If you follow the most direct walking route from Qurqumas and Sultan Barquq you will pass through some of the narrow winding streets that characterize much of the city. Do not be alarmed if you find trash on the street! Once you reach the small open square where the mosque is located, you might recognize it. Its picture is featured prominently on the Egyptian one-pound note (now obsolete and harder to find.)
Most of the photos of this mosque feature the domes and the minaret on the exterior, but the best features are found inside. It is a tiny mosque compared to most of the "tourist mosques."
Let's start by taking a look at the main ceiling.
The tiny interior has a number of niches, ceilings, lights and windows.
Leave time to explore the interior and maybe sit for a while. The stained glass was a bit of a surprise. It matches up well with what we saw in Coptic Cairo.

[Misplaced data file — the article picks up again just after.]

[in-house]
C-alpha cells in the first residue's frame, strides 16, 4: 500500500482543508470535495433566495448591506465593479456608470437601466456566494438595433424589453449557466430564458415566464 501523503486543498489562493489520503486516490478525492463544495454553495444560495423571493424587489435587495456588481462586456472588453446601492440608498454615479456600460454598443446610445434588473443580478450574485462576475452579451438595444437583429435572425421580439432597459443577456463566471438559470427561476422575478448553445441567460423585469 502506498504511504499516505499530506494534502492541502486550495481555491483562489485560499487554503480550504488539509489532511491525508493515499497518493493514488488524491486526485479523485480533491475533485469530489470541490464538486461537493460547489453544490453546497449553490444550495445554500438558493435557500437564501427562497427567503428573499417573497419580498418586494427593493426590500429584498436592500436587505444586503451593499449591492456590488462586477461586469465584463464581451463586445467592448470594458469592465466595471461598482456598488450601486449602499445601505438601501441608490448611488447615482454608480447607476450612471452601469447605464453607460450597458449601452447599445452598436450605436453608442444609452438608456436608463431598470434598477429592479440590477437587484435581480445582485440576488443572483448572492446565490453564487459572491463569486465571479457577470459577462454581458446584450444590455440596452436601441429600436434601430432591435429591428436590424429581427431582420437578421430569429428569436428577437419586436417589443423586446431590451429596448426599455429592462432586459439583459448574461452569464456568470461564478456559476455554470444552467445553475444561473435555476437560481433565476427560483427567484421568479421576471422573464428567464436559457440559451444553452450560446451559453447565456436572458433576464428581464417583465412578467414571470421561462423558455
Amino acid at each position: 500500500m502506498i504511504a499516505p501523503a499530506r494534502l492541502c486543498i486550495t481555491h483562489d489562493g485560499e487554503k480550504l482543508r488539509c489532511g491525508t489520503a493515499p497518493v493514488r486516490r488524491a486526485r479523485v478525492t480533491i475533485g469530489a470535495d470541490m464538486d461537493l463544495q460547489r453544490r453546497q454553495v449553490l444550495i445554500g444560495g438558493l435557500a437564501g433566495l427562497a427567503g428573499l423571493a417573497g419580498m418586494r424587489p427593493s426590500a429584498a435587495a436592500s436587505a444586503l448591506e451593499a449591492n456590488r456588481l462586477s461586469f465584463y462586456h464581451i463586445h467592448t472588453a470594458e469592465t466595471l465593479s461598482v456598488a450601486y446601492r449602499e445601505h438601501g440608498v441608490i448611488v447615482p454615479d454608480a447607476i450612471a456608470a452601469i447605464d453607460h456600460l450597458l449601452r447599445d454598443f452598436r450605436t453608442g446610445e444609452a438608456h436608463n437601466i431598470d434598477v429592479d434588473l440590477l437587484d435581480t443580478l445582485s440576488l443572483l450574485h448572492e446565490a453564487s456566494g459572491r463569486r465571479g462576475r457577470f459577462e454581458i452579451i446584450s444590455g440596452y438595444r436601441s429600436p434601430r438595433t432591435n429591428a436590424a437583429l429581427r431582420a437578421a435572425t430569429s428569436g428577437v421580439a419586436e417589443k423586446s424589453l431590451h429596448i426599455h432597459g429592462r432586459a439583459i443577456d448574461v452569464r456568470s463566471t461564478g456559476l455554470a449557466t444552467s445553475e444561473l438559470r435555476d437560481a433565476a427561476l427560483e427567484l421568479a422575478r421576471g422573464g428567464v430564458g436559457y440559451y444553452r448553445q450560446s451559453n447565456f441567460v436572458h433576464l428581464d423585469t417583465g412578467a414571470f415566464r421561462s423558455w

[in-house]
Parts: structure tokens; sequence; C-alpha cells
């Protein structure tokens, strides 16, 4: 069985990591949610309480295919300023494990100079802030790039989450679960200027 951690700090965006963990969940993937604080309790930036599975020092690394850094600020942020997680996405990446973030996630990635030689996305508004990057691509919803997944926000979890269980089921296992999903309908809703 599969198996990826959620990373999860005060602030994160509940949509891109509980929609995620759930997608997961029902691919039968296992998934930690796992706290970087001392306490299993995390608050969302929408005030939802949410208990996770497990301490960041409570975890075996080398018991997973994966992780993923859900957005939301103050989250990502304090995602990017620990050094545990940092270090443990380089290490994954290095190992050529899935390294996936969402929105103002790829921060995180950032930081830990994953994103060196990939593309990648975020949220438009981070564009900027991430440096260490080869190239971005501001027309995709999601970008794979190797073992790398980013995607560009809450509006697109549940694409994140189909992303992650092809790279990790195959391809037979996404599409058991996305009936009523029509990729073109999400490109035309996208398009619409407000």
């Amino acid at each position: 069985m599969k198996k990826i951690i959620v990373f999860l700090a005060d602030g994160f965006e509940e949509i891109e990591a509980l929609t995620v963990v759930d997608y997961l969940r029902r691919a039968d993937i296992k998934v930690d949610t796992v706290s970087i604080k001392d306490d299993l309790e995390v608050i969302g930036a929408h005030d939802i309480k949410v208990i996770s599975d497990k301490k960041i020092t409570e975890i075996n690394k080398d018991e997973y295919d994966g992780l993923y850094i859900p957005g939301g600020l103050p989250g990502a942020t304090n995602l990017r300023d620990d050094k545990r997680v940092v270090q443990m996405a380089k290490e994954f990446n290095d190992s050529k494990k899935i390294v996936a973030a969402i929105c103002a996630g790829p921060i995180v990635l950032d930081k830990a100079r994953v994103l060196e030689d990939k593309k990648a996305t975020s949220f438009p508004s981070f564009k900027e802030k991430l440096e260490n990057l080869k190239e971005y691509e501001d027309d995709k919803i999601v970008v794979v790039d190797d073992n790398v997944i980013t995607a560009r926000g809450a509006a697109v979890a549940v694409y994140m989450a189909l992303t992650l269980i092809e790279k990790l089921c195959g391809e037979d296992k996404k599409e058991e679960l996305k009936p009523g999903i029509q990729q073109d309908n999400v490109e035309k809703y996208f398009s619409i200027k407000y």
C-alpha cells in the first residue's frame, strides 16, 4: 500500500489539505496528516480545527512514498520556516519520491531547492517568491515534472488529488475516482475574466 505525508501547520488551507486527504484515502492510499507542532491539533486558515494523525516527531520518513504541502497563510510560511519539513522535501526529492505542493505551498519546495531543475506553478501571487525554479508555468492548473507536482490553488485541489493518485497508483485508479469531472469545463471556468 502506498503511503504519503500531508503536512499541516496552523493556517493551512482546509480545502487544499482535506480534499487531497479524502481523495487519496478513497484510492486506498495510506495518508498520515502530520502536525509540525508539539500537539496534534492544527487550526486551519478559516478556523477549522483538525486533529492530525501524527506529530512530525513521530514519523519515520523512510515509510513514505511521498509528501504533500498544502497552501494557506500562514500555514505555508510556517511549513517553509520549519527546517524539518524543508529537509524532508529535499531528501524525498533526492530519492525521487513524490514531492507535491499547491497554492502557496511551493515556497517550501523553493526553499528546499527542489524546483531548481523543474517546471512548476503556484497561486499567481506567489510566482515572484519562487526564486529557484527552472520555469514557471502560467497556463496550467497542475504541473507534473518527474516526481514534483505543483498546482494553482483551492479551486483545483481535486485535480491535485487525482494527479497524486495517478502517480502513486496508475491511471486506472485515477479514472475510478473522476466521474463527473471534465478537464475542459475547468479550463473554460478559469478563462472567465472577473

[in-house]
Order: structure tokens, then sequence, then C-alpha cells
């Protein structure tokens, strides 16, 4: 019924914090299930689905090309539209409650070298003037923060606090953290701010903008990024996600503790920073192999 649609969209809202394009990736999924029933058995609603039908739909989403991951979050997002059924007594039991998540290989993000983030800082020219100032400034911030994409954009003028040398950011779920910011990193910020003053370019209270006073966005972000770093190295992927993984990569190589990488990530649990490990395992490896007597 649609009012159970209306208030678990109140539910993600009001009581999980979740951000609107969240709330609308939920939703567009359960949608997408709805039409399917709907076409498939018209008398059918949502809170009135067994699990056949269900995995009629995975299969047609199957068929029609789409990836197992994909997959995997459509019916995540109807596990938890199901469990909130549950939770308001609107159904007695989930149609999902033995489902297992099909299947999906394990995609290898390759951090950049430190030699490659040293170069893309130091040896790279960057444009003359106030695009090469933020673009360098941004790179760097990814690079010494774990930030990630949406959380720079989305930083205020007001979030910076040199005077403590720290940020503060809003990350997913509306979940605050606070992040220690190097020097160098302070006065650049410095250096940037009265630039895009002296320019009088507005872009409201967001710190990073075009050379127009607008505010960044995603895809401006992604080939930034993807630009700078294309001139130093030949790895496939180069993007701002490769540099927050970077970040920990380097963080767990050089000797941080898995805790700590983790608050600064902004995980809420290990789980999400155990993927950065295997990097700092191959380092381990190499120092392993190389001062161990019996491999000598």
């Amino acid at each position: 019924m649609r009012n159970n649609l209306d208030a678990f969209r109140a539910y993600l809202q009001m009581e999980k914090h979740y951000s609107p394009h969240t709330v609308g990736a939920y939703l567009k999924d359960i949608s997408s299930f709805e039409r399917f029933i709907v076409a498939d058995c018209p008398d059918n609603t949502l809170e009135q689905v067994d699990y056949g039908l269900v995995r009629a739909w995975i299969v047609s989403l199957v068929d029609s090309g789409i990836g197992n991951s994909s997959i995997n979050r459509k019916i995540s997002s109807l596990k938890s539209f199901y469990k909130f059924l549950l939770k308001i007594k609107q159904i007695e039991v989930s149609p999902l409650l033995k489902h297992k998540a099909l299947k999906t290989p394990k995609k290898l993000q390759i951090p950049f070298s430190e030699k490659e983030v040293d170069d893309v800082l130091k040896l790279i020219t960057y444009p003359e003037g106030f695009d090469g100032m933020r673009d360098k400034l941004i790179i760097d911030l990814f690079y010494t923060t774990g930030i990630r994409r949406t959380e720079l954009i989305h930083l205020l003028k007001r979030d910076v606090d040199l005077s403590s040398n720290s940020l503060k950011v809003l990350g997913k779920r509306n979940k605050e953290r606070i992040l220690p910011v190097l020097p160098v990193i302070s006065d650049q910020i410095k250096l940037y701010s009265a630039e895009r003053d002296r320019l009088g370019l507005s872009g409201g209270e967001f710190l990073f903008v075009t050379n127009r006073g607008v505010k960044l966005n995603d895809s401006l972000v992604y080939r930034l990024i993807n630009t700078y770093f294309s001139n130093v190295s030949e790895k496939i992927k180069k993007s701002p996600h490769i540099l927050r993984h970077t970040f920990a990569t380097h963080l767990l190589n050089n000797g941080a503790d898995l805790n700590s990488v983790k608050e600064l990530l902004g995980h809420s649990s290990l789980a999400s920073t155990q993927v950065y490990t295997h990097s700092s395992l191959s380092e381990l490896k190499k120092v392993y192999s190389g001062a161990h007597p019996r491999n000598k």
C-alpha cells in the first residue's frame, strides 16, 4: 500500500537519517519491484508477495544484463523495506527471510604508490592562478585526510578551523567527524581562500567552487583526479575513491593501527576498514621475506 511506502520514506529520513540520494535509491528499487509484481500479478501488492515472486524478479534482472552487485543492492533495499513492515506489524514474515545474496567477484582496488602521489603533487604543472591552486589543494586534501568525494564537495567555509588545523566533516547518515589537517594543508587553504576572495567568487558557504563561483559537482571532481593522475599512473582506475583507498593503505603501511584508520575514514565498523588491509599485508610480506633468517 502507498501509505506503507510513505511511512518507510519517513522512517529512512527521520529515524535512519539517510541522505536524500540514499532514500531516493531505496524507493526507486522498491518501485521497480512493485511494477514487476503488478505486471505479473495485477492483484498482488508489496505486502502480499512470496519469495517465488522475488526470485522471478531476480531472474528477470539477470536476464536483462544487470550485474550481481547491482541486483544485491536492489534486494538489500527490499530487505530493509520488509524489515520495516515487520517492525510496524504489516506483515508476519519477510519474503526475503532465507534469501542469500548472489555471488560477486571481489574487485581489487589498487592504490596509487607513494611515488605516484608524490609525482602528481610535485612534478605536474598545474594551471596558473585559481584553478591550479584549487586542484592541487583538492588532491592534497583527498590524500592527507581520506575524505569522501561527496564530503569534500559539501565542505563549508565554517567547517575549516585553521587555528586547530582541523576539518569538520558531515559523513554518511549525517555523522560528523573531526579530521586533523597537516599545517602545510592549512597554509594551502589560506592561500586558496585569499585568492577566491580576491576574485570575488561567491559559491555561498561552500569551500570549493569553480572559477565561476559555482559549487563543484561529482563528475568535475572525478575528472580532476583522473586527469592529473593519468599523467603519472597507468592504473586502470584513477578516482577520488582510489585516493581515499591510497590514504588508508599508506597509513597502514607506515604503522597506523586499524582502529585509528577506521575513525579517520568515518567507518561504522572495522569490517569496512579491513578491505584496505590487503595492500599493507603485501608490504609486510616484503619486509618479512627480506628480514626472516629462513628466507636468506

There is no explanation that I have been able to locate for the "1314" carefully carved in stone within this mosque. If I ever find out the significance, I will update this post. (Or, perhaps, some reader will offer an explanation in the comments!)
If the pictures in these three posts have aroused your curiosity about the Mamluks and their roles as leaders in Egypt, you can find all of the details in tidy academic form in chapter 8 of Volume 2 of The New Cambridge History of Islam. You can read it online at that link (about 40 pages beginning at page 237) or download the whole volume as a PDF file for your computer, tablet or Kindle.